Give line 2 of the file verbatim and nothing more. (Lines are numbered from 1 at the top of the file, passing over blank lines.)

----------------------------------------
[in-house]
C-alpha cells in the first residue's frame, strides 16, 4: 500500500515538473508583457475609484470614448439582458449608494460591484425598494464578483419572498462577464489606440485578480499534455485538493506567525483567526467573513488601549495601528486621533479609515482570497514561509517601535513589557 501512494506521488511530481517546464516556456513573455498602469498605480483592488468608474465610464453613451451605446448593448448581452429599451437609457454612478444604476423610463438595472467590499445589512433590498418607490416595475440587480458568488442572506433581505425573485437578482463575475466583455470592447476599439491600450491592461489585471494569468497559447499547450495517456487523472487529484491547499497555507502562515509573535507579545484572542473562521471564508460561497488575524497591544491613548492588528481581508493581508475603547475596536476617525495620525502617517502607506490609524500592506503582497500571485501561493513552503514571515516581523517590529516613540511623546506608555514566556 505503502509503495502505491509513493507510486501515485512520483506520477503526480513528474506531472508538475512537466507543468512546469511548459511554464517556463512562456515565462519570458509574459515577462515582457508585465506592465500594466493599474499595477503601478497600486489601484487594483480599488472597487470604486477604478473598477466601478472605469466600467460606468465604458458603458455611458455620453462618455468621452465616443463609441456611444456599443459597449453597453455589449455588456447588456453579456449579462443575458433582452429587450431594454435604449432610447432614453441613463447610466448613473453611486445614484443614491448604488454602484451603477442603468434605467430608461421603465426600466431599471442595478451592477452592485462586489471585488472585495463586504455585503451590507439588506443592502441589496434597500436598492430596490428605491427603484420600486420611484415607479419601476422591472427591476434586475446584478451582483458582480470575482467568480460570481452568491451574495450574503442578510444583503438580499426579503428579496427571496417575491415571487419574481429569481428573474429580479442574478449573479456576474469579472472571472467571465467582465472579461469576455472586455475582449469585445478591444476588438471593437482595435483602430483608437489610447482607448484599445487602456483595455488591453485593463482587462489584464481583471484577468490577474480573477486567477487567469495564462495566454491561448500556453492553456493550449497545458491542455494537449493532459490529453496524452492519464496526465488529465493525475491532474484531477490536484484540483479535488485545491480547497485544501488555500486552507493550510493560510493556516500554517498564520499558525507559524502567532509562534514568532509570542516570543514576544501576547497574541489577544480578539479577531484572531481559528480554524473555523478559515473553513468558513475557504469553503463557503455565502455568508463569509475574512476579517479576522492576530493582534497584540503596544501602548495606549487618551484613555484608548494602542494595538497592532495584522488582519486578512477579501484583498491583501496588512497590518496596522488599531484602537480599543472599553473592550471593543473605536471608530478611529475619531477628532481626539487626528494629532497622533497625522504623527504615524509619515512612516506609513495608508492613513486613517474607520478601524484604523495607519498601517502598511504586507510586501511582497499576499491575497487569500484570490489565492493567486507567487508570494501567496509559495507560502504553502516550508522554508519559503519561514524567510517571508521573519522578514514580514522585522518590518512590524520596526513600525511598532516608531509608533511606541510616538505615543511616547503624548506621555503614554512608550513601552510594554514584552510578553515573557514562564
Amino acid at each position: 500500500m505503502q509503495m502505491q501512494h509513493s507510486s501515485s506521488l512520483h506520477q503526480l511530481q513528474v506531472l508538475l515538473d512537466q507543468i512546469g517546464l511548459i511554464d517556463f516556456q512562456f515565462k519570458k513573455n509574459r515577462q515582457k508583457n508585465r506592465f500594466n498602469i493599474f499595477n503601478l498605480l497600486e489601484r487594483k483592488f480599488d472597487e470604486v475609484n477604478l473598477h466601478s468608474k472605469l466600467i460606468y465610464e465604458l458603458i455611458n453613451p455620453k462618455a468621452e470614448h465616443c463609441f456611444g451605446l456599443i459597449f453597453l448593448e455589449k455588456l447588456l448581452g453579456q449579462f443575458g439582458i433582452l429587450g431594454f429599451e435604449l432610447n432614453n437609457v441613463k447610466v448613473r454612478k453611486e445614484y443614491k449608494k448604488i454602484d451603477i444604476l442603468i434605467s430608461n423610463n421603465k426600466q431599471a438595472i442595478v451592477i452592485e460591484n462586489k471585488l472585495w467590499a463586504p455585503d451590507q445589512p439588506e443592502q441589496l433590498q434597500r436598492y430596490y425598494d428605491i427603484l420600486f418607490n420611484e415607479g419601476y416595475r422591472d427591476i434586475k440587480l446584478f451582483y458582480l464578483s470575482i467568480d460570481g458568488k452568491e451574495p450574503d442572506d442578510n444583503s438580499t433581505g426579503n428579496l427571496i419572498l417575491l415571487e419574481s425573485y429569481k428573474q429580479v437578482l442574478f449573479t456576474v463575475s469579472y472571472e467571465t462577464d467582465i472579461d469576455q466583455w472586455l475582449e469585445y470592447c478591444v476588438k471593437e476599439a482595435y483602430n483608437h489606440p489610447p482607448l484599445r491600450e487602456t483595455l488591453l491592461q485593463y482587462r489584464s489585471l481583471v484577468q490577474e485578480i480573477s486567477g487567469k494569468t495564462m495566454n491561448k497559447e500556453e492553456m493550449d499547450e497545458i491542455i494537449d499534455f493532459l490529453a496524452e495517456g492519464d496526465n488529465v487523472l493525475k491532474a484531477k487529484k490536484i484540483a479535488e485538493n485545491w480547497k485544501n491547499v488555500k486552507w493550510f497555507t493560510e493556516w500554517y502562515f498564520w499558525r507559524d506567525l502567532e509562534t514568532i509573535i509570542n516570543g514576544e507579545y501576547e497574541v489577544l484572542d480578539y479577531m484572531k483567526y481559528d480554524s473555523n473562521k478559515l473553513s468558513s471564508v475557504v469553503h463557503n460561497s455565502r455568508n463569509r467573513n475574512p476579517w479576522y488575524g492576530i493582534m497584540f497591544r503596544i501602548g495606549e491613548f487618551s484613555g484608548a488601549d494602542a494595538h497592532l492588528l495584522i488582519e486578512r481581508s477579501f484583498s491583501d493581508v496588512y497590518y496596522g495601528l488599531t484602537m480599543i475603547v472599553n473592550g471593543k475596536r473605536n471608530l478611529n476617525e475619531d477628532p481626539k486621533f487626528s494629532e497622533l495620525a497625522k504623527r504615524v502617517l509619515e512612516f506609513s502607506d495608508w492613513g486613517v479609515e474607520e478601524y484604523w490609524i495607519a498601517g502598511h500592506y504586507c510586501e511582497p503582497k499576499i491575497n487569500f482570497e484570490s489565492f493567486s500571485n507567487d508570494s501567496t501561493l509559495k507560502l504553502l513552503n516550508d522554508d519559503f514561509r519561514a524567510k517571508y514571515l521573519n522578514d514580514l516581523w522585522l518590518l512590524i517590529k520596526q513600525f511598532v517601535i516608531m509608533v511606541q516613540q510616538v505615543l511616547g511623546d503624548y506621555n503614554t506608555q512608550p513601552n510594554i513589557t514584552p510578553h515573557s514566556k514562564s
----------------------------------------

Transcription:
C-alpha cells in the first residue's frame, strides 16, 4: 500500500515538473508583457475609484470614448439582458449608494460591484425598494464578483419572498462577464489606440485578480499534455485538493506567525483567526467573513488601549495601528486621533479609515482570497514561509517601535513589557 501512494506521488511530481517546464516556456513573455498602469498605480483592488468608474465610464453613451451605446448593448448581452429599451437609457454612478444604476423610463438595472467590499445589512433590498418607490416595475440587480458568488442572506433581505425573485437578482463575475466583455470592447476599439491600450491592461489585471494569468497559447499547450495517456487523472487529484491547499497555507502562515509573535507579545484572542473562521471564508460561497488575524497591544491613548492588528481581508493581508475603547475596536476617525495620525502617517502607506490609524500592506503582497500571485501561493513552503514571515516581523517590529516613540511623546506608555514566556 505503502509503495502505491509513493507510486501515485512520483506520477503526480513528474506531472508538475512537466507543468512546469511548459511554464517556463512562456515565462519570458509574459515577462515582457508585465506592465500594466493599474499595477503601478497600486489601484487594483480599488472597487470604486477604478473598477466601478472605469466600467460606468465604458458603458455611458455620453462618455468621452465616443463609441456611444456599443459597449453597453455589449455588456447588456453579456449579462443575458433582452429587450431594454435604449432610447432614453441613463447610466448613473453611486445614484443614491448604488454602484451603477442603468434605467430608461421603465426600466431599471442595478451592477452592485462586489471585488472585495463586504455585503451590507439588506443592502441589496434597500436598492430596490428605491427603484420600486420611484415607479419601476422591472427591476434586475446584478451582483458582480470575482467568480460570481452568491451574495450574503442578510444583503438580499426579503428579496427571496417575491415571487419574481429569481428573474429580479442574478449573479456576474469579472472571472467571465467582465472579461469576455472586455475582449469585445478591444476588438471593437482595435483602430483608437489610447482607448484599445487602456483595455488591453485593463482587462489584464481583471484577468490577474480573477486567477487567469495564462495566454491561448500556453492553456493550449497545458491542455494537449493532459490529453496524452492519464496526465488529465493525475491532474484531477490536484484540483479535488485545491480547497485544501488555500486552507493550510493560510493556516500554517498564520499558525507559524502567532509562534514568532509570542516570543514576544501576547497574541489577544480578539479577531484572531481559528480554524473555523478559515473553513468558513475557504469553503463557503455565502455568508463569509475574512476579517479576522492576530493582534497584540503596544501602548495606549487618551484613555484608548494602542494595538497592532495584522488582519486578512477579501484583498491583501496588512497590518496596522488599531484602537480599543472599553473592550471593543473605536471608530478611529475619531477628532481626539487626528494629532497622533497625522504623527504615524509619515512612516506609513495608508492613513486613517474607520478601524484604523495607519498601517502598511504586507510586501511582497499576499491575497487569500484570490489565492493567486507567487508570494501567496509559495507560502504553502516550508522554508519559503519561514524567510517571508521573519522578514514580514522585522518590518512590524520596526513600525511598532516608531509608533511606541510616538505615543511616547503624548506621555503614554512608550513601552510594554514584552510578553515573557514562564